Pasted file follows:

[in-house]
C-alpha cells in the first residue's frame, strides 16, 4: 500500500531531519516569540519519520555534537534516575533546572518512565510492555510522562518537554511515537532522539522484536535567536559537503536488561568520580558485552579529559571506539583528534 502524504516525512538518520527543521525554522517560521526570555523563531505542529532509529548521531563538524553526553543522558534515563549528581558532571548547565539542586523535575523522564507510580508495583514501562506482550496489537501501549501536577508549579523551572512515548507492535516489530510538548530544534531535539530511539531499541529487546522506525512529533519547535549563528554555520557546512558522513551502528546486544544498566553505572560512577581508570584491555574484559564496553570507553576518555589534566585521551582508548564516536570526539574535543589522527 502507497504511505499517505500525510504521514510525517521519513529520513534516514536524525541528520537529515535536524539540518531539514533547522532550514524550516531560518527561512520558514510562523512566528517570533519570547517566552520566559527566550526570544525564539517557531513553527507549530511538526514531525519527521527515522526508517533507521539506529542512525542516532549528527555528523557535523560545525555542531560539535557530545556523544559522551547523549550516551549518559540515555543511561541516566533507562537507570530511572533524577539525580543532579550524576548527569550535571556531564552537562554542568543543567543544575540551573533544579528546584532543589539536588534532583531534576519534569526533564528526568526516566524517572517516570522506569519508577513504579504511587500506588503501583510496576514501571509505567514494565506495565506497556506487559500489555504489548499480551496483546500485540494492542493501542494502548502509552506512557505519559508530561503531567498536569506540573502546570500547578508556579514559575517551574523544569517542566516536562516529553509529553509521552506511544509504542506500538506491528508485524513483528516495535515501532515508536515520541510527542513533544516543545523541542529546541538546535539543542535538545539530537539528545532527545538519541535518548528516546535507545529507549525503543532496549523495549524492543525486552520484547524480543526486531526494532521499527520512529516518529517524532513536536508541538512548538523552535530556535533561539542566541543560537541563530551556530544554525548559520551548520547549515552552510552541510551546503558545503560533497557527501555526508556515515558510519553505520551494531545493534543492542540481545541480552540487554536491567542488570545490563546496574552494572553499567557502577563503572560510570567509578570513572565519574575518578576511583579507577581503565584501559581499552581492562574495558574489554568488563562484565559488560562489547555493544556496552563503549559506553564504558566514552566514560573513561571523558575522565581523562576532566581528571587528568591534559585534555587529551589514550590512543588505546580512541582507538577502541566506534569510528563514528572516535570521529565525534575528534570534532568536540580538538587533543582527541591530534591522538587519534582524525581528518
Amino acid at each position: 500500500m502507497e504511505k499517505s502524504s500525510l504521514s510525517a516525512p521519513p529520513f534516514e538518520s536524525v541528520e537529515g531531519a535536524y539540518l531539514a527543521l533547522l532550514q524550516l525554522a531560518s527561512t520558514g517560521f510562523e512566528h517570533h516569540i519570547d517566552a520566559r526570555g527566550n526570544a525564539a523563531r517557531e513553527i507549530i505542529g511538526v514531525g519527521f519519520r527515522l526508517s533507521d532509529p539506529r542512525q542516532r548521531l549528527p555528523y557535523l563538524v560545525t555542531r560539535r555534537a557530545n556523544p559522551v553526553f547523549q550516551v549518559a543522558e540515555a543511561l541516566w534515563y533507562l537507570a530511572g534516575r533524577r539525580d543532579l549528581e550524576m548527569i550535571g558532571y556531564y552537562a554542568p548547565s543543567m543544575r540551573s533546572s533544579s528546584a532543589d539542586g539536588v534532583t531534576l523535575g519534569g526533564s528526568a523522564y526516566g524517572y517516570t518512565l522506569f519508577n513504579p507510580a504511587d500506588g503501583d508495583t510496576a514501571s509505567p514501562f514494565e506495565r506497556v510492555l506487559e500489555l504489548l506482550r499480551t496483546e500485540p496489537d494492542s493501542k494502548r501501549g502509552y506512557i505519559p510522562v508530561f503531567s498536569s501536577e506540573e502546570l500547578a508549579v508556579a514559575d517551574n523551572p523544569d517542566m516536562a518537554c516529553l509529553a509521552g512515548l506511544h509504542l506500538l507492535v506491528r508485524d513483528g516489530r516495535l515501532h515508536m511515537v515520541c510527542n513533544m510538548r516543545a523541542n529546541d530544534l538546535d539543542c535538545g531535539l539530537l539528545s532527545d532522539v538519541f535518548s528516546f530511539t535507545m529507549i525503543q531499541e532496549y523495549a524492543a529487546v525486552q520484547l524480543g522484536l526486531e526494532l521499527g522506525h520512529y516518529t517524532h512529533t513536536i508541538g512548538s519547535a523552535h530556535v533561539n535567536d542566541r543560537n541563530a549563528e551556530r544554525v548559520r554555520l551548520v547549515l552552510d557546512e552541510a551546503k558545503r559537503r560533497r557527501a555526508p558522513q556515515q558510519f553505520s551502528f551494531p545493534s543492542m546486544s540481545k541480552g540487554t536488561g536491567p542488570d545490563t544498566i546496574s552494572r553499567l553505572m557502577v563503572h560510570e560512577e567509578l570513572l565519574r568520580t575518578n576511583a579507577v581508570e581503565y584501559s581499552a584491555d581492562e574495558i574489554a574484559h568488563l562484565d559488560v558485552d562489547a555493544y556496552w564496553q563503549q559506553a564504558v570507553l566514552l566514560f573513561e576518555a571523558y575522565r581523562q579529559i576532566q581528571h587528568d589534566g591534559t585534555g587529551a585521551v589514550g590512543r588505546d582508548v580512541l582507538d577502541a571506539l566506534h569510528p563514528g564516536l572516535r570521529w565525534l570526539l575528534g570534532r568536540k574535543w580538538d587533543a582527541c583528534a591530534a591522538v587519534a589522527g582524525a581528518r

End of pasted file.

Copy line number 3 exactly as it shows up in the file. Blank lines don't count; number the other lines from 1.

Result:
Amino acid at each position: 500500500m502507497e504511505k499517505s502524504s500525510l504521514s510525517a516525512p521519513p529520513f534516514e538518520s536524525v541528520e537529515g531531519a535536524y539540518l531539514a527543521l533547522l532550514q524550516l525554522a531560518s527561512t520558514g517560521f510562523e512566528h517570533h516569540i519570547d517566552a520566559r526570555g527566550n526570544a525564539a523563531r517557531e513553527i507549530i505542529g511538526v514531525g519527521f519519520r527515522l526508517s533507521d532509529p539506529r542512525q542516532r548521531l549528527p555528523y557535523l563538524v560545525t555542531r560539535r555534537a557530545n556523544p559522551v553526553f547523549q550516551v549518559a543522558e540515555a543511561l541516566w534515563y533507562l537507570a530511572g534516575r533524577r539525580d543532579l549528581e550524576m548527569i550535571g558532571y556531564y552537562a554542568p548547565s543543567m543544575r540551573s533546572s533544579s528546584a532543589d539542586g539536588v534532583t531534576l523535575g519534569g526533564s528526568a523522564y526516566g524517572y517516570t518512565l522506569f519508577n513504579p507510580a504511587d500506588g503501583d508495583t510496576a514501571s509505567p514501562f514494565e506495565r506497556v510492555l506487559e500489555l504489548l506482550r499480551t496483546e500485540p496489537d494492542s493501542k494502548r501501549g502509552y506512557i505519559p510522562v508530561f503531567s498536569s501536577e506540573e502546570l500547578a508549579v508556579a514559575d517551574n523551572p523544569d517542566m516536562a518537554c516529553l509529553a509521552g512515548l506511544h509504542l506500538l507492535v506491528r508485524d513483528g516489530r516495535l515501532h515508536m511515537v515520541c510527542n513533544m510538548r516543545a523541542n529546541d530544534l538546535d539543542c535538545g531535539l539530537l539528545s532527545d532522539v538519541f535518548s528516546f530511539t535507545m529507549i525503543q531499541e532496549y523495549a524492543a529487546v525486552q520484547l524480543g522484536l526486531e526494532l521499527g522506525h520512529y516518529t517524532h512529533t513536536i508541538g512548538s519547535a523552535h530556535v533561539n535567536d542566541r543560537n541563530a549563528e551556530r544554525v548559520r554555520l551548520v547549515l552552510d557546512e552541510a551546503k558545503r559537503r560533497r557527501a555526508p558522513q556515515q558510519f553505520s551502528f551494531p545493534s543492542m546486544s540481545k541480552g540487554t536488561g536491567p542488570d545490563t544498566i546496574s552494572r553499567l553505572m557502577v563503572h560510570e560512577e567509578l570513572l565519574r568520580t575518578n576511583a579507577v581508570e581503565y584501559s581499552a584491555d581492562e574495558i574489554a574484559h568488563l562484565d559488560v558485552d562489547a555493544y556496552w564496553q563503549q559506553a564504558v570507553l566514552l566514560f573513561e576518555a571523558y575522565r581523562q579529559i576532566q581528571h587528568d589534566g591534559t585534555g587529551a585521551v589514550g590512543r588505546d582508548v580512541l582507538d577502541a571506539l566506534h569510528p563514528g564516536l572516535r570521529w565525534l570526539l575528534g570534532r568536540k574535543w580538538d587533543a582527541c583528534a591530534a591522538v587519534a589522527g582524525a581528518r